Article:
There is strong domestic resistance to the idea of opening the border to allow more Syrian refugees in.

Turkey state-backed media, Hurriyet Daily News reported on Aug 22 that the Idlib offensive could send upwards of 250,000 Syrians seeking entry into Turkey and the Turkish intelligence is pushing to  keep them in safe zones inside Syria near the Turkish border.” In practical terms, this means keeping the borders shut while trusting that the regime will not attack the designated ‘safe-zones.’ One problem to this approach is that the entire region of Idlib is designated as a kind of ‘safe-zone.' This has not stopped the regime and its allies from preparing the offensive.

 

Amidst growing domestic resentment towards them, Turkish authorities have been deporting Syrians and denying many of them access to health care and education while shooting at, and at times killing, Syrians who are seeking to flee into Turkey according to Human Rights Watch.

A rebel inside Idlib threatened Erdogan in a video uploaded to Twitter, declaring that a tunnel had been dug to get into Turkey. “If you sell out Idlib, then this is your wall and that's our tunnel. We'll be in Reyhanli in less than two hours,” the rebel said. Reports have been surfacing that civilians, left with nowhere to go, have resorted to digging caves for themselves.

 

Hiding the Bodies of Civilians

Vladimir Putin (left) Iran President Hassan Rouhani (center) Recep Tayyip Erdogan (right) in Tehran (Iran Presidency/AFP)

Syria, Russia and Iran, for their part, have shown minimal concern for civilians apart from offering perfunctory calls to avoid unnecessary deaths. To them, the Idlib offensive is a counter-terrorism operation that should not not be hindered by civilian deaths.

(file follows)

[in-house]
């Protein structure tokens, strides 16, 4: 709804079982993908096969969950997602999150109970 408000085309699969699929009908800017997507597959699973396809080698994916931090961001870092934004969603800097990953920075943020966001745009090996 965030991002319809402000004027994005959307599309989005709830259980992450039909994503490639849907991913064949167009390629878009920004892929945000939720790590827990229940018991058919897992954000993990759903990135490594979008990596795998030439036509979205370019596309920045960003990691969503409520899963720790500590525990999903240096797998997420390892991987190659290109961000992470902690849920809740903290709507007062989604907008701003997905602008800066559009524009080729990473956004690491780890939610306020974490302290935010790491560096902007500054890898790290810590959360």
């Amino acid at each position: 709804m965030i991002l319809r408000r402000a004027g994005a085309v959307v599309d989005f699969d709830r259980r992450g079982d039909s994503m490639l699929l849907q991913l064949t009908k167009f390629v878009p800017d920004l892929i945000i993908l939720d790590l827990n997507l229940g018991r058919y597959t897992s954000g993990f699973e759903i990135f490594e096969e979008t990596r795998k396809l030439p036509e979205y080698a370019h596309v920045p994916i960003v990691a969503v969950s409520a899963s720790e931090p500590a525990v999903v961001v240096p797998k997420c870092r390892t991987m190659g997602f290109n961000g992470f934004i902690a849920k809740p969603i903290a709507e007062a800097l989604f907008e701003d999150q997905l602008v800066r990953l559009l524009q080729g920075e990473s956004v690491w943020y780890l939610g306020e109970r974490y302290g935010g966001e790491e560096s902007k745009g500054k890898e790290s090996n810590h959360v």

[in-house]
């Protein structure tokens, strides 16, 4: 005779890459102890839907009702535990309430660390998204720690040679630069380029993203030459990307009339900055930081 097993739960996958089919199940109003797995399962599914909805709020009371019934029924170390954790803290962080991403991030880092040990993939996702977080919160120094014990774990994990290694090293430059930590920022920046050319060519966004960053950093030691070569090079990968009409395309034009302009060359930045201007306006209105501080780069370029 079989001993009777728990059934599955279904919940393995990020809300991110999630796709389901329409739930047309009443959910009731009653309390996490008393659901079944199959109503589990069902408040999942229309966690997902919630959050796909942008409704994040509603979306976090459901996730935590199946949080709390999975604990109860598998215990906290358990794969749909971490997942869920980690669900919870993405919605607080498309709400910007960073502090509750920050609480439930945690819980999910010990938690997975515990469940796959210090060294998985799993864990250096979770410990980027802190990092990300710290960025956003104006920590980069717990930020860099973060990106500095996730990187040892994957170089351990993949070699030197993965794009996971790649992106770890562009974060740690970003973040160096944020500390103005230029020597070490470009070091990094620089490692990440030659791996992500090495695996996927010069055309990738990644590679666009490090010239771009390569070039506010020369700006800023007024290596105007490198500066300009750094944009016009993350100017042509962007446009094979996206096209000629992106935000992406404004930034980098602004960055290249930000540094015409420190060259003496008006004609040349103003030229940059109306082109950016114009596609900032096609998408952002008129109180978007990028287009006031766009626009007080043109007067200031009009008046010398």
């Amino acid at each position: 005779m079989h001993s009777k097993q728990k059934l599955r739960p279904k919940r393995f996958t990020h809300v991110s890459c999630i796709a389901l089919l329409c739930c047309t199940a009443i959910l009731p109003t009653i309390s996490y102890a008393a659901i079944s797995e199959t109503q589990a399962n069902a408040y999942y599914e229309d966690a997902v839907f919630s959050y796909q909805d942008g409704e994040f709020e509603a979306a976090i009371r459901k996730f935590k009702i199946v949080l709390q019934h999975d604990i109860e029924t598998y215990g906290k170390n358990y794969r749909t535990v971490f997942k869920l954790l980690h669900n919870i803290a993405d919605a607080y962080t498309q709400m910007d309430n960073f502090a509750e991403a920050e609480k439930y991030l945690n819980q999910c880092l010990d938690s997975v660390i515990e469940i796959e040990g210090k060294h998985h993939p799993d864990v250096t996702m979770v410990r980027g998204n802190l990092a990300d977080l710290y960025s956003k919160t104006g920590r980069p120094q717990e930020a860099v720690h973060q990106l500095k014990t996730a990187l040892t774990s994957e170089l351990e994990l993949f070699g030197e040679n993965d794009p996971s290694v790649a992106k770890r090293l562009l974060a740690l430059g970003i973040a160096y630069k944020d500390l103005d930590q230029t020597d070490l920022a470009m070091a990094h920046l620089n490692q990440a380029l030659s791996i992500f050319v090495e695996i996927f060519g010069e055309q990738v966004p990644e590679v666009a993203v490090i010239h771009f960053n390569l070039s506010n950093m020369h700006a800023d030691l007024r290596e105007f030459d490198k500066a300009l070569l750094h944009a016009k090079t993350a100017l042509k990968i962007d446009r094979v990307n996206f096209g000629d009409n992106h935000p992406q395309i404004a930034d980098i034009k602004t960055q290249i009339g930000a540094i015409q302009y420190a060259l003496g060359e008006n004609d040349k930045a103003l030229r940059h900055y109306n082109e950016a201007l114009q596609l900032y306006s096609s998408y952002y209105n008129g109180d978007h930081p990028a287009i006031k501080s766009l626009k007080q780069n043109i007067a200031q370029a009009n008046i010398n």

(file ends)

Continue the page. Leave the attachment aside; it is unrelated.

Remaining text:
As a propaganda tool, Russian President Vladimir Putin has called Idlib a “nest of terrorists” while claiming that they are using civilians as human shields. Russian Foreign Minister Sergey Lavrov echoed Putin’s sentiments at a press conference and said, “what we need to do now is to wipe out those terrorist groups which persist, particularly within the de-escalation area of Idlib.”

During the failed Tehran Summit, Putin pre-empted the high civilian body count that will likely occur in Idlib, saying “terrorists do the same thing everywhere, all the time. They use human shields. The Russian military always tries to spare civilians.” In effect however, Russia’s tactics do not appear to be focused on avoiding civilian deaths.

Russian warplanes have struck targets south of Idlib, then quickly struck the same spot again to kill emergency first responders, in a move called a ‘double-tap strike.’ Russian propaganda has also spent years falsely claiming that the White Helmets are terrorist combatants partnered with Al Qaeda.

On the Idlib offensive specifically, Russian propagandists have circulated the unsubstantiated claim that the White Helmets are busy preparing a false-flag chemical attack. If White Helmets, are killed in strikes, it is not unlikely that Russia, Syria and Iran will count them as terrorists rather than noncombatants.

So far, Russian and Syrian airstrikes have reportedly killed at least 22 civilians according to a report by the  Syrian Observatory for Human Rights.

Turkish and Western media outlets are framing the Idlib offensive as a humanitarian disaster waiting to happen, while Syrian, Russian and Iranian media outlets and politicians are talking of the offensive as a necessary step to secure Syria’s borders.

The primary victims of the offensive will undoubtedly by the civilians currently trapped by both sides. Turkey, to the West, appears unwilling to open its borders to allow them in, while the regime-aligned forces appear content to see them neutralized.

It will be a humanitarian disaster, and both sides will share blame.